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Join Date: Jan 2006
Location: NORTHERN NEW YORK STATE
I watched a show on one of the nature channels one night about how the Japanese actually use cormorants to fish. When the bird is young they put a ring around it's neck. When the bird grows up that ring is just the right size to allow him to swallow a small fish but not a fish that the fisherman would be interested in. To do the actual fishing the fisherman would put his boat in a likely area, attach a line to the ring, and then turn the bird loose to do the catching. When the bird would surface with a fish too big to gag down the fisherman would reel him in and take the fish. What was really amazing to see was that the fishermen were using a half a dozen birds at a time. They would put the lines between their fingers and somehow over the years these old timers had developed the sensitivity to feel what was going on with each line while the birds were underwater and would keep them from crossing and tangling.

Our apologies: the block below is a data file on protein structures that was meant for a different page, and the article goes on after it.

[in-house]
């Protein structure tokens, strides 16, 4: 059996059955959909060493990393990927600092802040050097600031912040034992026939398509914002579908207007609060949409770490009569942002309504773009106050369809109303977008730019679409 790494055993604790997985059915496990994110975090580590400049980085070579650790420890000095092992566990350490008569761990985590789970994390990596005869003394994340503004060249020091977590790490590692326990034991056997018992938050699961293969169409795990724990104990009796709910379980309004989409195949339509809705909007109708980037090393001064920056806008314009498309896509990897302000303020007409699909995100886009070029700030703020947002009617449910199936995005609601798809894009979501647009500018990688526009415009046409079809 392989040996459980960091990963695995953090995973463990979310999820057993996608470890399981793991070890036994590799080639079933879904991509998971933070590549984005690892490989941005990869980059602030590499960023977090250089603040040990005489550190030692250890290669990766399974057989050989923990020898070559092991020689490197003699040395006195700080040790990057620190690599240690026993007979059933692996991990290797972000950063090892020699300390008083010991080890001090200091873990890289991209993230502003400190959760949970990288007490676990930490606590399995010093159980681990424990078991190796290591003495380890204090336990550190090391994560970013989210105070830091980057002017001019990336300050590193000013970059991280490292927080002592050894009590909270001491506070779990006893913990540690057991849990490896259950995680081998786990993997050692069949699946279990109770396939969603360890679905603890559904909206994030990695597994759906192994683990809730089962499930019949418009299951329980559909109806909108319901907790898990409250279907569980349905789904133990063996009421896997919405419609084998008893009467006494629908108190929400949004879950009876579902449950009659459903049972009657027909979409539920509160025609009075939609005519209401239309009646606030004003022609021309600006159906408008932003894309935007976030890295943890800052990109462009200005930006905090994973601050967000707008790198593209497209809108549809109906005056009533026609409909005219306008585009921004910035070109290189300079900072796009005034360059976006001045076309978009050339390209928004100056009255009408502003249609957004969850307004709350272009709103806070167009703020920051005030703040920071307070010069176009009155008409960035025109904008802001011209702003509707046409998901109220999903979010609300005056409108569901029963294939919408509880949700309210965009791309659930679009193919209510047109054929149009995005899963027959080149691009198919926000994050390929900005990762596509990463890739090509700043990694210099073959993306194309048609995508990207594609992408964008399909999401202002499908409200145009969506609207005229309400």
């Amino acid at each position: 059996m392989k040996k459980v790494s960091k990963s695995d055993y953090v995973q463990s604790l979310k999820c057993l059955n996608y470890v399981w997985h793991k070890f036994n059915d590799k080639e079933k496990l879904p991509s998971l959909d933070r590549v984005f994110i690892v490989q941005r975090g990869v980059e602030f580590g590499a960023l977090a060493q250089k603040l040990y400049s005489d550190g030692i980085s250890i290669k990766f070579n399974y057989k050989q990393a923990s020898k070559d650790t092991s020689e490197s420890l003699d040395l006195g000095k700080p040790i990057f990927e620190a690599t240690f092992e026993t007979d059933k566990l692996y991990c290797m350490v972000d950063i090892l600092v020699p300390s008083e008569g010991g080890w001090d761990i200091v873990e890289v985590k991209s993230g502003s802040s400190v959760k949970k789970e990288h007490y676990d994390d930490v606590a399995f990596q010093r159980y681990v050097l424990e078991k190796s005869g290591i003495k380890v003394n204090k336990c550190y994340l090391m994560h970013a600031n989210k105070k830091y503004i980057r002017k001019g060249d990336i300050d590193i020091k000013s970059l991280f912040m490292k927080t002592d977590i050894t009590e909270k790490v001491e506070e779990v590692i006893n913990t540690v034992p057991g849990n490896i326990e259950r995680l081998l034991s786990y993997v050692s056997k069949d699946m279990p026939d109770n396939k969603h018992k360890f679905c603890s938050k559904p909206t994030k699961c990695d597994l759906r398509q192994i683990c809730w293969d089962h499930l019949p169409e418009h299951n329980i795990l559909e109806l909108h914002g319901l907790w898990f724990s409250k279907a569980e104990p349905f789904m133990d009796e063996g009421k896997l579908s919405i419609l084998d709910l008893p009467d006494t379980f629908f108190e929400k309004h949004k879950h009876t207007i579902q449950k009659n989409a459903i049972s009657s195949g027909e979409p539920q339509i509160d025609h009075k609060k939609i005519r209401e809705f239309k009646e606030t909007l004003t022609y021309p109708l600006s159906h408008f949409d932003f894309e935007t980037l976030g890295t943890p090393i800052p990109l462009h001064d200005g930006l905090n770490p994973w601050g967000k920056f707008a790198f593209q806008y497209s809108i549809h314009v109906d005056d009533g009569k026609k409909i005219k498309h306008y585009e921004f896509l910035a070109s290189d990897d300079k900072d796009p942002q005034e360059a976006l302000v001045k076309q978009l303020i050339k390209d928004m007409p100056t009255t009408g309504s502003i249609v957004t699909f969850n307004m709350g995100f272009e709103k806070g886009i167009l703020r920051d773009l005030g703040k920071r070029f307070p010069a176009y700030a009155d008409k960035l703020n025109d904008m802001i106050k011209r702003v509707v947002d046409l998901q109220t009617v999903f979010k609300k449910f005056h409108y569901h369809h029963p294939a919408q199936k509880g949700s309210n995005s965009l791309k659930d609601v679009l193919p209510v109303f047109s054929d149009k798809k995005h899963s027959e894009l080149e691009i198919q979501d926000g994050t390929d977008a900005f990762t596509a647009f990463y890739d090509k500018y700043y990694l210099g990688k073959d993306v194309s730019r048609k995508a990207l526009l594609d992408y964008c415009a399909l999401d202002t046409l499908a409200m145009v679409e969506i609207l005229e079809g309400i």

The narrator said that there were only about a half dozen old timers left that still fished that way. He said that the Japanese government subsidizes them now so they don't have to worry about stuff like how many fish they can take to market. That kind of fishing is now considered an art and living history and the government is desperately trying to find someone who wants to learn how to do this to continue the tradition. Unfortunately, the Japanese kids are just like our kids, they'd rather play on their cell phones.